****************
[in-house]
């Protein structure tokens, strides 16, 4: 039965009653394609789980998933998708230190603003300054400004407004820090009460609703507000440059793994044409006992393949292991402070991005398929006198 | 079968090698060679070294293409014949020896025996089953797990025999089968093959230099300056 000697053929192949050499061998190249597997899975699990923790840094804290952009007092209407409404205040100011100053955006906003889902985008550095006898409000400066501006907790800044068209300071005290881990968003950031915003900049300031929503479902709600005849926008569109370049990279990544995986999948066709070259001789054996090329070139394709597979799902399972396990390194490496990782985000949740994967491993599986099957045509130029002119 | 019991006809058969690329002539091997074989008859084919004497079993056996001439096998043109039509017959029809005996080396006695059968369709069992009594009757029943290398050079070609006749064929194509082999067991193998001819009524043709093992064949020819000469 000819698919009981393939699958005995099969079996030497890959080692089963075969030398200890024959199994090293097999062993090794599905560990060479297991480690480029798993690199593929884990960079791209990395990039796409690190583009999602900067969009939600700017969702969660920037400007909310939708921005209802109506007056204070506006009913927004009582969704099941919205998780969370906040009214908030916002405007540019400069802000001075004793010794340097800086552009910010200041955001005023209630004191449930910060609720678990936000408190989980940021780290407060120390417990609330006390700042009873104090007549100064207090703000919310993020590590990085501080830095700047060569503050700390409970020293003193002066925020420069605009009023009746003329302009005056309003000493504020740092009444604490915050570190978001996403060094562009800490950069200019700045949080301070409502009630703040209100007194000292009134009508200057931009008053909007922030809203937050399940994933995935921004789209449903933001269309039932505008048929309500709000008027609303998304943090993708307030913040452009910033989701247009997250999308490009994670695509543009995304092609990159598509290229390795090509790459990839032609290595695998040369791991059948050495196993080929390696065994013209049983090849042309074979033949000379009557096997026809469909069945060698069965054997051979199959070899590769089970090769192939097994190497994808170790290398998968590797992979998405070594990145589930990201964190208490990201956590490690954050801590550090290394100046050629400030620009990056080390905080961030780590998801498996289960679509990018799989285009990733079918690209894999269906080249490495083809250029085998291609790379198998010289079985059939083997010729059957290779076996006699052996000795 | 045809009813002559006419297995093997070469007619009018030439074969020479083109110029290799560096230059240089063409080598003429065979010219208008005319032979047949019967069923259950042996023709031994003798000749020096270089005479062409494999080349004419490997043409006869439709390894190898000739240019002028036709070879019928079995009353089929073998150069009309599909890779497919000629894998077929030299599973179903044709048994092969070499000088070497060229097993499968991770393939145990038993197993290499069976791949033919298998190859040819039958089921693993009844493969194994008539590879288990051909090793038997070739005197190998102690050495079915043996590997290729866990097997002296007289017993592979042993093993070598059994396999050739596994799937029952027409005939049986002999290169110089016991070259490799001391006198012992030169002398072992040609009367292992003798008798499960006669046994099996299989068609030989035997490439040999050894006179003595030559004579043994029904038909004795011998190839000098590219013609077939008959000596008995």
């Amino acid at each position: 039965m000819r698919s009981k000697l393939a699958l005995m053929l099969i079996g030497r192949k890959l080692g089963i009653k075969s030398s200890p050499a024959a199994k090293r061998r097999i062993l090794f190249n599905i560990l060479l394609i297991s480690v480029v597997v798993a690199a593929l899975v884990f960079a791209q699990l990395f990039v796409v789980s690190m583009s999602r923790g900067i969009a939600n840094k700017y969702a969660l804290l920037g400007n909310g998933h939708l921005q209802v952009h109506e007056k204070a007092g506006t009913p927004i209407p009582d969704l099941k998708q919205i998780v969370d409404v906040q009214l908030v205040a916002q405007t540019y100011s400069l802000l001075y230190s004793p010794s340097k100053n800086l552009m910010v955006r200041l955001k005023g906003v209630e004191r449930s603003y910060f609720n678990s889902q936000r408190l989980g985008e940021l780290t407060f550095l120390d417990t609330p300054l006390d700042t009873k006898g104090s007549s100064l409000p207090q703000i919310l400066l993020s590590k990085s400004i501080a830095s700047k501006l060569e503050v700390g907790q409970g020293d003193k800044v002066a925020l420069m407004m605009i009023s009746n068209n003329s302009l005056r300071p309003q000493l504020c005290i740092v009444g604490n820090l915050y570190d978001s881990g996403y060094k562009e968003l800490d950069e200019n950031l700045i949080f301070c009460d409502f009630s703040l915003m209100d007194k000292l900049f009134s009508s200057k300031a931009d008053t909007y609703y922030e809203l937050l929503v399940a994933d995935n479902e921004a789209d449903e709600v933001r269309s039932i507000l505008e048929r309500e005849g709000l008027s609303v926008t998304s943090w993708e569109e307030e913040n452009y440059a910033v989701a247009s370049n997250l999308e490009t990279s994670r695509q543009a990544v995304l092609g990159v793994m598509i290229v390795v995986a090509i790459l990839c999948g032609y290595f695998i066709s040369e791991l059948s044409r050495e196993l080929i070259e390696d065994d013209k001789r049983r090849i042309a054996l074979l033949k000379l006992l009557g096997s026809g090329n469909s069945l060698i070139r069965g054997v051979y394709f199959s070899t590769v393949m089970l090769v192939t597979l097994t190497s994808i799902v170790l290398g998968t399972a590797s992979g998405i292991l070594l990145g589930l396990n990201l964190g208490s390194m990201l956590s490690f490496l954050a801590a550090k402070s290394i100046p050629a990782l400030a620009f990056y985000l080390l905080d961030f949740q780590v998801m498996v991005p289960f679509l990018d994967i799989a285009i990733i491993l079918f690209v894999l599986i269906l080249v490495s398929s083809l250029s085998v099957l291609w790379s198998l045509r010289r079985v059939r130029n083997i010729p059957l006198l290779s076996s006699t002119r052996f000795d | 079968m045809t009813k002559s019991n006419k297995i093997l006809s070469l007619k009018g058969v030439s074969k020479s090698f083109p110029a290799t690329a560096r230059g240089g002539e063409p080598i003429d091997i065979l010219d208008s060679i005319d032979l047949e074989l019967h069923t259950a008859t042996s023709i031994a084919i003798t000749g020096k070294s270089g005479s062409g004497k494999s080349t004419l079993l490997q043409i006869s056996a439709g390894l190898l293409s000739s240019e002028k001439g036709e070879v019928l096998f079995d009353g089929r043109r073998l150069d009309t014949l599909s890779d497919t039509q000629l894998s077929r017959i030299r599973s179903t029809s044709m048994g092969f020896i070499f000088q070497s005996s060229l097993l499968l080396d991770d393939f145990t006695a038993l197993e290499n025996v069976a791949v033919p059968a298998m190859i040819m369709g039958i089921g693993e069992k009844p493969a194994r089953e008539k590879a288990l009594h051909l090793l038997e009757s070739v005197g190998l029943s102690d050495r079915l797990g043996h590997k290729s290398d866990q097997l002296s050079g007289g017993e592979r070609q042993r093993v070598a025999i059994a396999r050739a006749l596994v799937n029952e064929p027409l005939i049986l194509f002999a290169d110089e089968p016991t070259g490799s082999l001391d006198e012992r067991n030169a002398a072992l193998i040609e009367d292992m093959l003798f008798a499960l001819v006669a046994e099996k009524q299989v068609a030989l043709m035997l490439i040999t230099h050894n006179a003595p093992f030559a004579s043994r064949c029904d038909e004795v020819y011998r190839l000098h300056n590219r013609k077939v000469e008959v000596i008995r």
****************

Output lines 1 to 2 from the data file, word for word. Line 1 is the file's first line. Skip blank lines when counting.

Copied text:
[in-house]
């Protein structure tokens, strides 16, 4: 039965009653394609789980998933998708230190603003300054400004407004820090009460609703507000440059793994044409006992393949292991402070991005398929006198 | 079968090698060679070294293409014949020896025996089953797990025999089968093959230099300056 000697053929192949050499061998190249597997899975699990923790840094804290952009007092209407409404205040100011100053955006906003889902985008550095006898409000400066501006907790800044068209300071005290881990968003950031915003900049300031929503479902709600005849926008569109370049990279990544995986999948066709070259001789054996090329070139394709597979799902399972396990390194490496990782985000949740994967491993599986099957045509130029002119 | 019991006809058969690329002539091997074989008859084919004497079993056996001439096998043109039509017959029809005996080396006695059968369709069992009594009757029943290398050079070609006749064929194509082999067991193998001819009524043709093992064949020819000469 000819698919009981393939699958005995099969079996030497890959080692089963075969030398200890024959199994090293097999062993090794599905560990060479297991480690480029798993690199593929884990960079791209990395990039796409690190583009999602900067969009939600700017969702969660920037400007909310939708921005209802109506007056204070506006009913927004009582969704099941919205998780969370906040009214908030916002405007540019400069802000001075004793010794340097800086552009910010200041955001005023209630004191449930910060609720678990936000408190989980940021780290407060120390417990609330006390700042009873104090007549100064207090703000919310993020590590990085501080830095700047060569503050700390409970020293003193002066925020420069605009009023009746003329302009005056309003000493504020740092009444604490915050570190978001996403060094562009800490950069200019700045949080301070409502009630703040209100007194000292009134009508200057931009008053909007922030809203937050399940994933995935921004789209449903933001269309039932505008048929309500709000008027609303998304943090993708307030913040452009910033989701247009997250999308490009994670695509543009995304092609990159598509290229390795090509790459990839032609290595695998040369791991059948050495196993080929390696065994013209049983090849042309074979033949000379009557096997026809469909069945060698069965054997051979199959070899590769089970090769192939097994190497994808170790290398998968590797992979998405070594990145589930990201964190208490990201956590490690954050801590550090290394100046050629400030620009990056080390905080961030780590998801498996289960679509990018799989285009990733079918690209894999269906080249490495083809250029085998291609790379198998010289079985059939083997010729059957290779076996006699052996000795 | 045809009813002559006419297995093997070469007619009018030439074969020479083109110029290799560096230059240089063409080598003429065979010219208008005319032979047949019967069923259950042996023709031994003798000749020096270089005479062409494999080349004419490997043409006869439709390894190898000739240019002028036709070879019928079995009353089929073998150069009309599909890779497919000629894998077929030299599973179903044709048994092969070499000088070497060229097993499968991770393939145990038993197993290499069976791949033919298998190859040819039958089921693993009844493969194994008539590879288990051909090793038997070739005197190998102690050495079915043996590997290729866990097997002296007289017993592979042993093993070598059994396999050739596994799937029952027409005939049986002999290169110089016991070259490799001391006198012992030169002398072992040609009367292992003798008798499960006669046994099996299989068609030989035997490439040999050894006179003595030559004579043994029904038909004795011998190839000098590219013609077939008959000596008995």